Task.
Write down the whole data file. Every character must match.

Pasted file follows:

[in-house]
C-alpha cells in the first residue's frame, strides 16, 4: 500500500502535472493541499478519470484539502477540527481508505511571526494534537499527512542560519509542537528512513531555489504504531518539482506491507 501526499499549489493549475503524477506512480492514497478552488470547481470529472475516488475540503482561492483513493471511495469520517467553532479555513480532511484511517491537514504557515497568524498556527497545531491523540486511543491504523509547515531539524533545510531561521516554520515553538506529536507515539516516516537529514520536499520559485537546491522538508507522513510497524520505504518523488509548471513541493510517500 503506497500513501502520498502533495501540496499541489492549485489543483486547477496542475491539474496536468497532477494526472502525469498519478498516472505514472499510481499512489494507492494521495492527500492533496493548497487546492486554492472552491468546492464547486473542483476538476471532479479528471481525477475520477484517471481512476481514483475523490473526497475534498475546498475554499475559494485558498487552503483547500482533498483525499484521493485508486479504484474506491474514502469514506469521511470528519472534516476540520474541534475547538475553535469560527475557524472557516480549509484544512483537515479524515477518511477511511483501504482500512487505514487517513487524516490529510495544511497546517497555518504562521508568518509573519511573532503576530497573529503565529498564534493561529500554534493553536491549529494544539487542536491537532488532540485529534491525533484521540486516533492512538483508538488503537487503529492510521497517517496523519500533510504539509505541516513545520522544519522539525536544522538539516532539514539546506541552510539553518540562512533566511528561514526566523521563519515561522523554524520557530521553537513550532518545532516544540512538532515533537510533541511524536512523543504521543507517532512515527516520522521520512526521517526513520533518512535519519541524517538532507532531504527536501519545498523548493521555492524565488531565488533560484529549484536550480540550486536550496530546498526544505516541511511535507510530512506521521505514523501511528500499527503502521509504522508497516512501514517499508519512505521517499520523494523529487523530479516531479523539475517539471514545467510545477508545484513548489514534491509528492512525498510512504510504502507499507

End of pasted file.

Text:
[in-house]
C-alpha cells in the first residue's frame, strides 16, 4: 500500500502535472493541499478519470484539502477540527481508505511571526494534537499527512542560519509542537528512513531555489504504531518539482506491507 501526499499549489493549475503524477506512480492514497478552488470547481470529472475516488475540503482561492483513493471511495469520517467553532479555513480532511484511517491537514504557515497568524498556527497545531491523540486511543491504523509547515531539524533545510531561521516554520515553538506529536507515539516516516537529514520536499520559485537546491522538508507522513510497524520505504518523488509548471513541493510517500 503506497500513501502520498502533495501540496499541489492549485489543483486547477496542475491539474496536468497532477494526472502525469498519478498516472505514472499510481499512489494507492494521495492527500492533496493548497487546492486554492472552491468546492464547486473542483476538476471532479479528471481525477475520477484517471481512476481514483475523490473526497475534498475546498475554499475559494485558498487552503483547500482533498483525499484521493485508486479504484474506491474514502469514506469521511470528519472534516476540520474541534475547538475553535469560527475557524472557516480549509484544512483537515479524515477518511477511511483501504482500512487505514487517513487524516490529510495544511497546517497555518504562521508568518509573519511573532503576530497573529503565529498564534493561529500554534493553536491549529494544539487542536491537532488532540485529534491525533484521540486516533492512538483508538488503537487503529492510521497517517496523519500533510504539509505541516513545520522544519522539525536544522538539516532539514539546506541552510539553518540562512533566511528561514526566523521563519515561522523554524520557530521553537513550532518545532516544540512538532515533537510533541511524536512523543504521543507517532512515527516520522521520512526521517526513520533518512535519519541524517538532507532531504527536501519545498523548493521555492524565488531565488533560484529549484536550480540550486536550496530546498526544505516541511511535507510530512506521521505514523501511528500499527503502521509504522508497516512501514517499508519512505521517499520523494523529487523530479516531479523539475517539471514545467510545477508545484513548489514534491509528492512525498510512504510504502507499507